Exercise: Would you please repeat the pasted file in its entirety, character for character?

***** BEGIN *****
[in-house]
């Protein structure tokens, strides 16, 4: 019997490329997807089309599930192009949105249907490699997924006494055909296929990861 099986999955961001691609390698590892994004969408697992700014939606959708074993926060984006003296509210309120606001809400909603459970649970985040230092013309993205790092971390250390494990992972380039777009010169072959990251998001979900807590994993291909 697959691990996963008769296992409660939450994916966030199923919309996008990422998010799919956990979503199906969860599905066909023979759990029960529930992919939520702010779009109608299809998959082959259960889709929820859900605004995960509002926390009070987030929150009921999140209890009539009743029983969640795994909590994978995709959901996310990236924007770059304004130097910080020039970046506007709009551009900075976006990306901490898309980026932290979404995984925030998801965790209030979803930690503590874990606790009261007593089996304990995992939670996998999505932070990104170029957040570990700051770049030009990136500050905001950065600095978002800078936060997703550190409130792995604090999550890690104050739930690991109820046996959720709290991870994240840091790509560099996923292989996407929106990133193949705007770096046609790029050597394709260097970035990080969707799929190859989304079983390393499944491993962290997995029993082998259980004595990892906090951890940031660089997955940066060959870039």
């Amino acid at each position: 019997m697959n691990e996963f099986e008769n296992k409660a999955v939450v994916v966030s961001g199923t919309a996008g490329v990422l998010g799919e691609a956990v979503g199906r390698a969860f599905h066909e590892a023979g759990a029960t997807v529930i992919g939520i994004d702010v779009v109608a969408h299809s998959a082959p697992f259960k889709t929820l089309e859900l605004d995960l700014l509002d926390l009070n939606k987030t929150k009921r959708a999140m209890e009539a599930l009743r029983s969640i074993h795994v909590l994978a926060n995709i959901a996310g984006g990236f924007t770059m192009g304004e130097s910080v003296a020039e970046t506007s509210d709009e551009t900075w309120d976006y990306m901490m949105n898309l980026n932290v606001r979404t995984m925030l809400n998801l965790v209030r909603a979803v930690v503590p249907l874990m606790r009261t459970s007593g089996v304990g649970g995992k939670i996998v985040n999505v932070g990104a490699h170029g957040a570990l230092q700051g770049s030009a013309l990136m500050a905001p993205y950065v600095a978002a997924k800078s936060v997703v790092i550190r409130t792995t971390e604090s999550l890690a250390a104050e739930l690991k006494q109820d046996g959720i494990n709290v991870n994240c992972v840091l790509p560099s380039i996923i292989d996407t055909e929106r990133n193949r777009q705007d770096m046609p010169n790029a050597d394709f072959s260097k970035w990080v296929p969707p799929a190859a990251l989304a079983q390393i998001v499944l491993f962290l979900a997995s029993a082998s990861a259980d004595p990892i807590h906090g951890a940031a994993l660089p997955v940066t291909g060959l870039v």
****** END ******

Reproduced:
[in-house]
């Protein structure tokens, strides 16, 4: 019997490329997807089309599930192009949105249907490699997924006494055909296929990861 099986999955961001691609390698590892994004969408697992700014939606959708074993926060984006003296509210309120606001809400909603459970649970985040230092013309993205790092971390250390494990992972380039777009010169072959990251998001979900807590994993291909 697959691990996963008769296992409660939450994916966030199923919309996008990422998010799919956990979503199906969860599905066909023979759990029960529930992919939520702010779009109608299809998959082959259960889709929820859900605004995960509002926390009070987030929150009921999140209890009539009743029983969640795994909590994978995709959901996310990236924007770059304004130097910080020039970046506007709009551009900075976006990306901490898309980026932290979404995984925030998801965790209030979803930690503590874990606790009261007593089996304990995992939670996998999505932070990104170029957040570990700051770049030009990136500050905001950065600095978002800078936060997703550190409130792995604090999550890690104050739930690991109820046996959720709290991870994240840091790509560099996923292989996407929106990133193949705007770096046609790029050597394709260097970035990080969707799929190859989304079983390393499944491993962290997995029993082998259980004595990892906090951890940031660089997955940066060959870039």
């Amino acid at each position: 019997m697959n691990e996963f099986e008769n296992k409660a999955v939450v994916v966030s961001g199923t919309a996008g490329v990422l998010g799919e691609a956990v979503g199906r390698a969860f599905h066909e590892a023979g759990a029960t997807v529930i992919g939520i994004d702010v779009v109608a969408h299809s998959a082959p697992f259960k889709t929820l089309e859900l605004d995960l700014l509002d926390l009070n939606k987030t929150k009921r959708a999140m209890e009539a599930l009743r029983s969640i074993h795994v909590l994978a926060n995709i959901a996310g984006g990236f924007t770059m192009g304004e130097s910080v003296a020039e970046t506007s509210d709009e551009t900075w309120d976006y990306m901490m949105n898309l980026n932290v606001r979404t995984m925030l809400n998801l965790v209030r909603a979803v930690v503590p249907l874990m606790r009261t459970s007593g089996v304990g649970g995992k939670i996998v985040n999505v932070g990104a490699h170029g957040a570990l230092q700051g770049s030009a013309l990136m500050a905001p993205y950065v600095a978002a997924k800078s936060v997703v790092i550190r409130t792995t971390e604090s999550l890690a250390a104050e739930l690991k006494q109820d046996g959720i494990n709290v991870n994240c992972v840091l790509p560099s380039i996923i292989d996407t055909e929106r990133n193949r777009q705007d770096m046609p010169n790029a050597d394709f072959s260097k970035w990080v296929p969707p799929a190859a990251l989304a079983q390393i998001v499944l491993f962290l979900a997995s029993a082998s990861a259980d004595p990892i807590h906090g951890a940031a994993l660089p997955v940066t291909g060959l870039v």